The Food Advisory Committee was established in 1992 but had not met since 2015.
FDA said it will address issues through other standing committees and consulting with experts in appropriate subjects as needed.
The agency added it plans to seek advice from the Risk Communication Advisory Committee to address best practices for communicating with consumers about unavoidable contaminants in the food supply.
CFSAN will continue to hold workshops, meetings, conferences and webinars with stakeholders.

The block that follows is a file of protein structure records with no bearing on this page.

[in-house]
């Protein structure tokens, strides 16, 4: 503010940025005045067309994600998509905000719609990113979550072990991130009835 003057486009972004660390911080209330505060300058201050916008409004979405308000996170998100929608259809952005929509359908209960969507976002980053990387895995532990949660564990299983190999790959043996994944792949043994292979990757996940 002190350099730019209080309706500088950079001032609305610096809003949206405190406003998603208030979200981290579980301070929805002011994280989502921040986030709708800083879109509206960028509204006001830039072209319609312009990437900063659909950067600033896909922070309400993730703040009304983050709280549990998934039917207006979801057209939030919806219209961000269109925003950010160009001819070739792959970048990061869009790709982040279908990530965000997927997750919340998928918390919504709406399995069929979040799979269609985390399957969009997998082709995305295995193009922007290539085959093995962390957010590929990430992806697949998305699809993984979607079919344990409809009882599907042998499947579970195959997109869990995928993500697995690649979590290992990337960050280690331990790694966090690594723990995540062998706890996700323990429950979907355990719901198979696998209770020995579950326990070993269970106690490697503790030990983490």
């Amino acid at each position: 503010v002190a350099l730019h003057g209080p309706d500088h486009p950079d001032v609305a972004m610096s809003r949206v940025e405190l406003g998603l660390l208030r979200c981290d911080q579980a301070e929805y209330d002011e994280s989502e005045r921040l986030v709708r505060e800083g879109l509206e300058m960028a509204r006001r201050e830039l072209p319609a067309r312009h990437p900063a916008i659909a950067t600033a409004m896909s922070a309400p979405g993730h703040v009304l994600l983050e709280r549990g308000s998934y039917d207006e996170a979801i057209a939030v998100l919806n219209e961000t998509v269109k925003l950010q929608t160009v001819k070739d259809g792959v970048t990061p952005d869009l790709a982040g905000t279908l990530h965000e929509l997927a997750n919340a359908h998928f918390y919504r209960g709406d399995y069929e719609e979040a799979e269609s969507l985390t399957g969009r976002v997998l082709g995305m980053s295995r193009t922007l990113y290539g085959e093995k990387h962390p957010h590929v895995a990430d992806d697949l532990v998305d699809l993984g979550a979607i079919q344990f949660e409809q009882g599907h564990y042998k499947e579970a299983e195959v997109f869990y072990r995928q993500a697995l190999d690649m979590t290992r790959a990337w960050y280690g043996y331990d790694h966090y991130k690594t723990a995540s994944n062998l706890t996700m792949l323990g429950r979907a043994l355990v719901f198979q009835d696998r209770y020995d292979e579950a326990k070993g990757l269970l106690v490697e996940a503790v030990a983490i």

Lisa Lefferts, senior scientist at the Center for Science in the Public Interest (CSPI), said the decision is evidence of the ‘low value’ the administration places on independent scientific advice as it now has no advisory committee on food.
“The agency says it will get scientific advice in other ways, such as through its Science Advisory Board,” said Lefferts, who served as a consumer representative on the FDA Food Advisory Committee from 2011-14.
“But many of its members lack expertise on food issues. And other ways of obtaining such advice, such as soliciting expert advice, workshops, and symposia, may lack the independence, conflict of interest screens and consumer presence that are required of advisory committees.”